Monday, September 21, 2009

viva la revolution

(I've left in a few phrases the editors removed--the ones that plant Morris in dance history but mean little to non-dance folks. quel dommage!)

Choreographer Mark Morris has never worn his politics on his sleeve. He hasn’t had to. Decades ago he established himself as a late baby-boomer choreographer who loves music to distraction and built not merely a dance company but a village whose residents stay with him for years and years. His life itself was political.

Now, in a program Thursday night at Cal Performance’s Zellerbach Hall, (continuing through the weekend), politics comes into sharp if quiet focus, signaling that Morris has evolved into a mature, often disquieted artist who sees the inextricable link between tragedy, pleasure, chaos, beauty and the political state.

While Morris has always cared about society, and has a deeply humanist point of view, it is only in the last half dozen years that he has become increasingly eloquent about the enduring values of a Republic. In this current program he meets us with both images of sweet, balanced society and of stirring visions of unhappiness, war and death. Iraq is never far from consciousness, nor are all the follies of the war makers and their war machines, not to mention internal extremists and the rabble.

In the night’s most stirring piece, “Empire Gardens,” with deliciously bright parade costumes by Elizabeth Kurtzman, Morris does what he does best—draws from early modern dance to interpret contemporary conditions, the way a modern musician might take a phrase of an old master and reconfigure it.

Set to the dissonant, multi-layered Trio for piano, violin and cello by Charles Ives, played brilliantly in the pit by Michi Wiancko, Wolfram Koessel and Colin Fowler, Morris dresses the corps in whimsical military stripes, moves them in angular semaphoric patterns, and evokes early German modern dance, military bandstands and commedia dell’arte all at the same time.

Like Ives who layers melodies and dissonant tonalities, including snippets of “Rock of Ages,” Morris is fearless in knitting together disparate elements—an Edvard Much scream and a Martha Graham frontier tableau; marching action and the mechanical style of Oskar Schlemmer. In the sheer jumble of conflicting impulses both aurally and visually, he presents a portrait of a childish, silly, but destructive brood unable to see their own folly.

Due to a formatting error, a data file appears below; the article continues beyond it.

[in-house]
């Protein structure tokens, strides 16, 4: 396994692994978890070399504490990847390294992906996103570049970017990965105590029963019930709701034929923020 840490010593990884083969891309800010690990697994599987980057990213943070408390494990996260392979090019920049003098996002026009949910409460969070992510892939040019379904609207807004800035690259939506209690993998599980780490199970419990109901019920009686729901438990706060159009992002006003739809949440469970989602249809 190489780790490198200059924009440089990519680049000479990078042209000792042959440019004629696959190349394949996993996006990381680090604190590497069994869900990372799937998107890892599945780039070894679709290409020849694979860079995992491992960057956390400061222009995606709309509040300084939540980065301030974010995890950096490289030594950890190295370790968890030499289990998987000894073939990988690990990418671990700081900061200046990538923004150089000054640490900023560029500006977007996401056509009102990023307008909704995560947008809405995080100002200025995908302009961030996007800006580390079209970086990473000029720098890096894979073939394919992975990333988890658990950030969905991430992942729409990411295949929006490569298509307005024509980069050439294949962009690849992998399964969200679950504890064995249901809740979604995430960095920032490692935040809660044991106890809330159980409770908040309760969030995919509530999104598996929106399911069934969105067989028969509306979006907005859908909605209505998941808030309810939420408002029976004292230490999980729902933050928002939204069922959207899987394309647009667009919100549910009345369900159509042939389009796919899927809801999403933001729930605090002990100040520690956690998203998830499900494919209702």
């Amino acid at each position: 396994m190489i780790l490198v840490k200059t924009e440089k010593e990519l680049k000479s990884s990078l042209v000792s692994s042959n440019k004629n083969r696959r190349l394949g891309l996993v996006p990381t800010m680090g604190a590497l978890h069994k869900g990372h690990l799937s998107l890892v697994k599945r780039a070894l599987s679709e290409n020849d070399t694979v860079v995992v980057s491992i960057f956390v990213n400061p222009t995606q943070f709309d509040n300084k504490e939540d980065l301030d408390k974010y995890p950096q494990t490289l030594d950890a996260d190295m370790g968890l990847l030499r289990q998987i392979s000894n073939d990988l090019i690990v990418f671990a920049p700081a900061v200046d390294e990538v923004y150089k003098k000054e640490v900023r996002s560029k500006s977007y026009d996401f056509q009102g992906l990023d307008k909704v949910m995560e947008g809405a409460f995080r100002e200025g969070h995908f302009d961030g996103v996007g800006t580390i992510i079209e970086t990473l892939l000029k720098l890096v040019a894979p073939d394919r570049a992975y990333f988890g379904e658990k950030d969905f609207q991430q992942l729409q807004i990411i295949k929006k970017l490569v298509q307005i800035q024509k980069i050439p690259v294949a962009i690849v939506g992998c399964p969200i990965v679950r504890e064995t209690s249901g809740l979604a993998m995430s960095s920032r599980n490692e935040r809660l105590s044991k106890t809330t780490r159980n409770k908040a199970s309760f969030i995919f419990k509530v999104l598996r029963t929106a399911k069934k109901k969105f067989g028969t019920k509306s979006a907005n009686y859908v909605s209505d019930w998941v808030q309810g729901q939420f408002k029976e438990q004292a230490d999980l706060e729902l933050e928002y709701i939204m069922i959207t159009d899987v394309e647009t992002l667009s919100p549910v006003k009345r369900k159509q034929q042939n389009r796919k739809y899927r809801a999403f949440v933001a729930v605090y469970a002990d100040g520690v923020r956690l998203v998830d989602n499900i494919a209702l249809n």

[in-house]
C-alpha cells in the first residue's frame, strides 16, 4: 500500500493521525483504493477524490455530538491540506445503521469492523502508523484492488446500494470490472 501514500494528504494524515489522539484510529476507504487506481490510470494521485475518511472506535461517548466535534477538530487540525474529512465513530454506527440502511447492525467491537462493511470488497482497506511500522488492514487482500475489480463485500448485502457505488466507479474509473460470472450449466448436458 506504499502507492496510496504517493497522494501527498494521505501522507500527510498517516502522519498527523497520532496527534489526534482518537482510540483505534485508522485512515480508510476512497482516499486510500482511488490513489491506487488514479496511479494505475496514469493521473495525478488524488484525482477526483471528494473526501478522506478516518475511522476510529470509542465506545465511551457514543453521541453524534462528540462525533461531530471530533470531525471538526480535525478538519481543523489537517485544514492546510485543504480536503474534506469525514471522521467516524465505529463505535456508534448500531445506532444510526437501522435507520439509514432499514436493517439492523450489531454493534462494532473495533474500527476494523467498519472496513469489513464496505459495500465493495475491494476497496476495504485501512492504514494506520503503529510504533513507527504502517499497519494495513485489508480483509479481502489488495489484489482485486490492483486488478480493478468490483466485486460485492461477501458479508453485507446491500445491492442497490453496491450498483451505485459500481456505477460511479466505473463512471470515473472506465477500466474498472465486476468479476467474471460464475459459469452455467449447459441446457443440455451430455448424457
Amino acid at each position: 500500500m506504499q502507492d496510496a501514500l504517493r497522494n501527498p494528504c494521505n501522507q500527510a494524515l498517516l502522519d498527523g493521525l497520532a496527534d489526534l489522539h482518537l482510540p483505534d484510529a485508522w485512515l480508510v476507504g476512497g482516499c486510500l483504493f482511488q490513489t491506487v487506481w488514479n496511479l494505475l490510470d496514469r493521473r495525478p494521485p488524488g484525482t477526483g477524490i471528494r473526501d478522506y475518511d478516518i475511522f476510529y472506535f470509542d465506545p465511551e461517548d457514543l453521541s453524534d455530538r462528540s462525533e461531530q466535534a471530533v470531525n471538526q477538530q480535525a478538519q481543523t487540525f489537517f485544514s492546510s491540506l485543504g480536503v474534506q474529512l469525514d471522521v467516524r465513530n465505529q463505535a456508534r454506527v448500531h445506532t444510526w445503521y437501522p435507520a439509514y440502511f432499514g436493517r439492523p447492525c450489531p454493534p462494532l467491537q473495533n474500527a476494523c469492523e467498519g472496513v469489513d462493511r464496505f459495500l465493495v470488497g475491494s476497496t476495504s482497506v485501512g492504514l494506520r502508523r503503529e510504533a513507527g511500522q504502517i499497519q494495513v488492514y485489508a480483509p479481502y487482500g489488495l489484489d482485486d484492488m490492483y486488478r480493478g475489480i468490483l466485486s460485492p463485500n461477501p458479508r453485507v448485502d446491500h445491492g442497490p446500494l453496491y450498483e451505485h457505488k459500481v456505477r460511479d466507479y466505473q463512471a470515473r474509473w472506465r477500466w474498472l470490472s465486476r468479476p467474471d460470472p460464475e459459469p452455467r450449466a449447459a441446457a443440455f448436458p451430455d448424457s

“V,” choreographed to Schumann’s Quintet in E Flat Major for piano and string, which closed the evening, has some similarly arresting visuals, especially when the dancers scrabble along the ground like athletes/beasts/soldiers trying to escape the battlefield while elegantly attired in deep blue shorts and sexy hopi coats

Avian formations abound, and flocking V patterns appear and reappear, as do beautiful couplings between the dancers dressed in white pants and tops and those clad in blue. As Schumann veers from the elegiac to the funereal and back, Morris follows; late into the piece, Morris seems to run on automatic, his ideas thinning before Schumann’s music runs out.

“Visitation” set to Beethoven’s soul-searching Cello Sonata No. 4 in C Major began the evening. Here Morris offers up another, quieter dance of loss and attachment populated by ghosts and memories in which partners are sucked away from one another as by a soft gravitational pull. From loss and dream of loss, the figures repeatedly assert a heroic response, one leg angled over the other, hands together on a hip as Beethoven lets the French song of revolution, the "Marseillaise," leak into the flow.

The company danced like a democratic tribe, moving with unaffected athleticism and joy, embodying through their attack, their commitment and their joy the humanism Morris so deeply prizes.

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